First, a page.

Frequency of root node should equal number of characters in text.

Eerie eyes seen near lake.  26 characters

CS 102

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Encoding the FileTraverse Tree for Codes

• Perform a traversal of the tree to obtain new code words

• Going left is a 0 going right is a 1

• code word is only completed when a leaf node is reached

CS 102

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Encoding the FileTraverse Tree for Codes

Char Code

E 0000

i 0001

y 0010

l 0011

k 0100

. 0101

space 011

e 10

r 1100

s 1101

n 1110

a 1111

CS 102

Eerie eyes seen near lake.

Encoding the File

Char Code

E 0000

i 0001

y 0010

l 0011

k 0100

. 0101

space 011

e 10

r 1100

s 1101

n 1110

a 1111

0000101100000110011100010101101101001111101011111100011001111110100100101

• Why is there no need for a separator character?

.

CS 102

73 bits to encode the text

ASCII would take 8 * 26 = 208 bits

Encoding the FileResults

0000101100000110011100010101101101001111101011111100011001111110100100101

• If modified code used 4 bits per

character are needed. Total bits

4 * 26 = 104. Savings not as great.

CS 102

• How does receiver know what the codes are?

• Tree constructed for each text file.

• Considers frequency for each file

• Big hit on compression, especially for smaller files

• Tree predetermined

• based on statistical analysis of text files or file types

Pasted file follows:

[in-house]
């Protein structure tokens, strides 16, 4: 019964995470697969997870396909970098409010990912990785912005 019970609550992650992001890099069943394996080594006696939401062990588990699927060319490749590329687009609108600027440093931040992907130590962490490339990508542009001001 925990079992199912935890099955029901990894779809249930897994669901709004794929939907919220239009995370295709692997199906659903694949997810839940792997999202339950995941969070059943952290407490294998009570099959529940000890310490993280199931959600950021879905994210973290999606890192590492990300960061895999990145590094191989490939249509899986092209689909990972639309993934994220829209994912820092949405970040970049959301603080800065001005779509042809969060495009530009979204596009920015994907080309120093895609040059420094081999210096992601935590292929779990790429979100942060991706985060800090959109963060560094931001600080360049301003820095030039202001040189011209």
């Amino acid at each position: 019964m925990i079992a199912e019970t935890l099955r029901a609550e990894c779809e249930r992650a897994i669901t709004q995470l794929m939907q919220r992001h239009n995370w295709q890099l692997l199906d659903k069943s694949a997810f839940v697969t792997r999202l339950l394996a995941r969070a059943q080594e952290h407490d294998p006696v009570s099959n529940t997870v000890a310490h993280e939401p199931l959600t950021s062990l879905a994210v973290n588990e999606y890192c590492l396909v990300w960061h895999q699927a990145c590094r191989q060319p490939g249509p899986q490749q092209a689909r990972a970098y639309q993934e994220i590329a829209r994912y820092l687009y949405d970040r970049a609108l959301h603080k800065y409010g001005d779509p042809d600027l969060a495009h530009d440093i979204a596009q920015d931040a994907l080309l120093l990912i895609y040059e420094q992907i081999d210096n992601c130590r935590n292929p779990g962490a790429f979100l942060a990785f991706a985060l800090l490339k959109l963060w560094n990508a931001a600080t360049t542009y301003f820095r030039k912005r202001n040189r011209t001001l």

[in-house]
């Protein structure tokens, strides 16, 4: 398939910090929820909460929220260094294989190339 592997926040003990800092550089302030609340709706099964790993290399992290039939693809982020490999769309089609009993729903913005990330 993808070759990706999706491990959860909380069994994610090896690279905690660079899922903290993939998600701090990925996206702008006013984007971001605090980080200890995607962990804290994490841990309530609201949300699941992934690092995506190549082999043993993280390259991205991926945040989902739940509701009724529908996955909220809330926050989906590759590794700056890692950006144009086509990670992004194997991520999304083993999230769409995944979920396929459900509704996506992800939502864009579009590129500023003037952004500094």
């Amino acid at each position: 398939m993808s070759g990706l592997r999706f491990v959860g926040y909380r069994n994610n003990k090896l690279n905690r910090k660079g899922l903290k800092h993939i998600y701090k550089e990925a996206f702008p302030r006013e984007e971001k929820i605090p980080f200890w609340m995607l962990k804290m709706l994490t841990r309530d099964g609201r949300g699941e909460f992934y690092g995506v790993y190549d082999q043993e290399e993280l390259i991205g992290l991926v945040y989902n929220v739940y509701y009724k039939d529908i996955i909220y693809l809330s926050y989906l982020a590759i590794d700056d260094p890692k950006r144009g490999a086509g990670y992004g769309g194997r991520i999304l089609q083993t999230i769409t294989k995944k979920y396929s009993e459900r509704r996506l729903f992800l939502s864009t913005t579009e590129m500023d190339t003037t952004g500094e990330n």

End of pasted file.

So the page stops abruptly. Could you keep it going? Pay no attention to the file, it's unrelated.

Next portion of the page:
• Data transmission is bit based versus byte based

CS 102

0  go left

1  go right

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Decoding the File

10100011011110111101111110000110101

CS 102

• Huffman coding is a technique used to compress files for transmission

• Uses statistical coding

• more frequently used symbols have shorter code words

• Works well for text and fax transmissions

• An application that uses several data structures

CS 102

• Is the code correct?

• Based on the way the tree is formed, it is clear that the codewords are valid

• Prefix Property is assured, since each codeword ends at a leaf

• all original nodes corresponding to the characters end up as leaves

• Does it give good compression?

• For a block code of N different characters, log2N bits are needed per character

• Thus a file containing M ASCII characters, 8M bits are needed

• Given Huffman codes {C0,C1,…CN-1} for the N characters in the alphabet, each of length |Ci|

• Given frequencies {F0,F1,…FN-1} in the file

• Where sum of all frequencies = M

• The total bits required for the file is:

• Sum from 0 to N-1 of (|Ci| * Fi)

• Overall total bits depends on differences in frequencies

• The more extreme the differences, the better the compression

• If frequencies are all the same, no compression

• See example from board

• What is Huffman missing?

• Although OPTIMAL for single character (word) compression, Huffman does not take into account patterns / repeated sequences in a file

• Ex: A file with 1000 As followed by 1000 Bs, etc. for every ASCII character will not compress AT ALL with Huffman

• Yet it seems like this file should be compressable

• We can use run-length encoding in this case (see text)

• However run-length encoding is very specific and not generally effective for most files (since they do not typically have long runs of each character)